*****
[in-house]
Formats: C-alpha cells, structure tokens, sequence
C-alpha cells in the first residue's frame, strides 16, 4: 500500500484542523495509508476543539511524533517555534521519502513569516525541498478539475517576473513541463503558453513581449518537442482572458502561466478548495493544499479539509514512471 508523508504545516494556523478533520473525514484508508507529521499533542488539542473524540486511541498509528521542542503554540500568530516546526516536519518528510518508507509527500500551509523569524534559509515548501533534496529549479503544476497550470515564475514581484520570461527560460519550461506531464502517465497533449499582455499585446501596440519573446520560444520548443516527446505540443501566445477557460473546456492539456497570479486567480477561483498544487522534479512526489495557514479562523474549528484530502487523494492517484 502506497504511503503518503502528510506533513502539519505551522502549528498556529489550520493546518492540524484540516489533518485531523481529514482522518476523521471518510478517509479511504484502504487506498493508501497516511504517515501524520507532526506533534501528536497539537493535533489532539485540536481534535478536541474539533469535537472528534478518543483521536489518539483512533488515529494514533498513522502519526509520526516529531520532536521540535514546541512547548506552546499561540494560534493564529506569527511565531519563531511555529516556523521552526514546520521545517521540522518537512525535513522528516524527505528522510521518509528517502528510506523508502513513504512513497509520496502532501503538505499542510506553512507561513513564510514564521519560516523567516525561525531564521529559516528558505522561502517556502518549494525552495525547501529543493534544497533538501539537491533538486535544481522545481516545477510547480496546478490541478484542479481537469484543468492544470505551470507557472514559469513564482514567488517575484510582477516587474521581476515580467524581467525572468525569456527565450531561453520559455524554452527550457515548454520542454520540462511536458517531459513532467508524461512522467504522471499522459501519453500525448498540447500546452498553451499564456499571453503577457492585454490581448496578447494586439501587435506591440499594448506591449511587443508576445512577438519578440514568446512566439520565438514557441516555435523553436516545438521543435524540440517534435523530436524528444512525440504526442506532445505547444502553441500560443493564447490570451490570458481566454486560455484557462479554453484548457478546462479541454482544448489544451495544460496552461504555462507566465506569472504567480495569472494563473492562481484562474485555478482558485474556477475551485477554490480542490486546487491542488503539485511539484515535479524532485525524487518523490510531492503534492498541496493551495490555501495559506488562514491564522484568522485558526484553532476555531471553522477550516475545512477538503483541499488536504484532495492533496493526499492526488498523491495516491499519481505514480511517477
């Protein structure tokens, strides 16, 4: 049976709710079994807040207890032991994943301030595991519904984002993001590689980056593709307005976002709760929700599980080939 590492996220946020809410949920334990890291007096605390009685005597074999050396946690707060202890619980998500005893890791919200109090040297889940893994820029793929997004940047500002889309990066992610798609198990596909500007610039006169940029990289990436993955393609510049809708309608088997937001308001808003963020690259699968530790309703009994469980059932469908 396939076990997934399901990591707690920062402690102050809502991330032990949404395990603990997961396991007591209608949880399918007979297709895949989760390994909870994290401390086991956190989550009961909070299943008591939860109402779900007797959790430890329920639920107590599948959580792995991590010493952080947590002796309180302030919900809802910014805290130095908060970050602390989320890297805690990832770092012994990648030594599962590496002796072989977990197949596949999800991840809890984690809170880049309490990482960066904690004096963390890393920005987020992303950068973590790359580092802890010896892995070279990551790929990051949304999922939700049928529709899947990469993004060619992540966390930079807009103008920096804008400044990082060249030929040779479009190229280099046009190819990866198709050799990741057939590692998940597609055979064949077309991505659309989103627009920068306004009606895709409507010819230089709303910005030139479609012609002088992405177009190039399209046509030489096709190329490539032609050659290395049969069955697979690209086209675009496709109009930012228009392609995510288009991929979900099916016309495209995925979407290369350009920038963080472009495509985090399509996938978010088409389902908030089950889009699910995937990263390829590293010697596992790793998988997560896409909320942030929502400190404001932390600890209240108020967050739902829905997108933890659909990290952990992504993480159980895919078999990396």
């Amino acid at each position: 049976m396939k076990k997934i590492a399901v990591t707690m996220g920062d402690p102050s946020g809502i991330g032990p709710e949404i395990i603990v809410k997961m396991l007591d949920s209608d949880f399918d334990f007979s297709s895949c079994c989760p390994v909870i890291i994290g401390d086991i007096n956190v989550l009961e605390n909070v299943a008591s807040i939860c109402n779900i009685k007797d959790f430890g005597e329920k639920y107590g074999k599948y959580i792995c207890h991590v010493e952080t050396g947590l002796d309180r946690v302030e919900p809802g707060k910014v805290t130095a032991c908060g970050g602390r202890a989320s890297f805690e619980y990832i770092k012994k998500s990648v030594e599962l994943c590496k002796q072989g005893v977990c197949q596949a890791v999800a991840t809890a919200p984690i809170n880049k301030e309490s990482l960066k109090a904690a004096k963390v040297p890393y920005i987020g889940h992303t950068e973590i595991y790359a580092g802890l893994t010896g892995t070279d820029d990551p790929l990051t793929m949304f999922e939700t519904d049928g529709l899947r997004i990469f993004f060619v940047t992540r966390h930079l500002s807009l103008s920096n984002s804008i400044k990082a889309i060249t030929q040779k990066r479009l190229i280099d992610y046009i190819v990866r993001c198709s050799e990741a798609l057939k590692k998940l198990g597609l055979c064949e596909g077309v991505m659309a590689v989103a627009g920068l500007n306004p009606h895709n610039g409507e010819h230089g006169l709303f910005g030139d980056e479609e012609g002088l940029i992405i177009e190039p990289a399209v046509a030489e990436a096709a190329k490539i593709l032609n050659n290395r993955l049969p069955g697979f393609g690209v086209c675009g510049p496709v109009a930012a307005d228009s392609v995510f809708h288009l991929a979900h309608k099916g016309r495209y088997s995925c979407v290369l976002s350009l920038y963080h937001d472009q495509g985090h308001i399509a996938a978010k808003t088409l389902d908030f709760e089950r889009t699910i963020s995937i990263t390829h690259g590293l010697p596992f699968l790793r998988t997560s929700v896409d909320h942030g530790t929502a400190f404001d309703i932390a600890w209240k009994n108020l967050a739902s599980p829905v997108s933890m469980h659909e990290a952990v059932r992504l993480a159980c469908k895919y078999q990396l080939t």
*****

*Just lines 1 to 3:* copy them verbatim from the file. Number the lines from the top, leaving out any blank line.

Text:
[in-house]
Formats: C-alpha cells, structure tokens, sequence
C-alpha cells in the first residue's frame, strides 16, 4: 500500500484542523495509508476543539511524533517555534521519502513569516525541498478539475517576473513541463503558453513581449518537442482572458502561466478548495493544499479539509514512471 508523508504545516494556523478533520473525514484508508507529521499533542488539542473524540486511541498509528521542542503554540500568530516546526516536519518528510518508507509527500500551509523569524534559509515548501533534496529549479503544476497550470515564475514581484520570461527560460519550461506531464502517465497533449499582455499585446501596440519573446520560444520548443516527446505540443501566445477557460473546456492539456497570479486567480477561483498544487522534479512526489495557514479562523474549528484530502487523494492517484 502506497504511503503518503502528510506533513502539519505551522502549528498556529489550520493546518492540524484540516489533518485531523481529514482522518476523521471518510478517509479511504484502504487506498493508501497516511504517515501524520507532526506533534501528536497539537493535533489532539485540536481534535478536541474539533469535537472528534478518543483521536489518539483512533488515529494514533498513522502519526509520526516529531520532536521540535514546541512547548506552546499561540494560534493564529506569527511565531519563531511555529516556523521552526514546520521545517521540522518537512525535513522528516524527505528522510521518509528517502528510506523508502513513504512513497509520496502532501503538505499542510506553512507561513513564510514564521519560516523567516525561525531564521529559516528558505522561502517556502518549494525552495525547501529543493534544497533538501539537491533538486535544481522545481516545477510547480496546478490541478484542479481537469484543468492544470505551470507557472514559469513564482514567488517575484510582477516587474521581476515580467524581467525572468525569456527565450531561453520559455524554452527550457515548454520542454520540462511536458517531459513532467508524461512522467504522471499522459501519453500525448498540447500546452498553451499564456499571453503577457492585454490581448496578447494586439501587435506591440499594448506591449511587443508576445512577438519578440514568446512566439520565438514557441516555435523553436516545438521543435524540440517534435523530436524528444512525440504526442506532445505547444502553441500560443493564447490570451490570458481566454486560455484557462479554453484548457478546462479541454482544448489544451495544460496552461504555462507566465506569472504567480495569472494563473492562481484562474485555478482558485474556477475551485477554490480542490486546487491542488503539485511539484515535479524532485525524487518523490510531492503534492498541496493551495490555501495559506488562514491564522484568522485558526484553532476555531471553522477550516475545512477538503483541499488536504484532495492533496493526499492526488498523491495516491499519481505514480511517477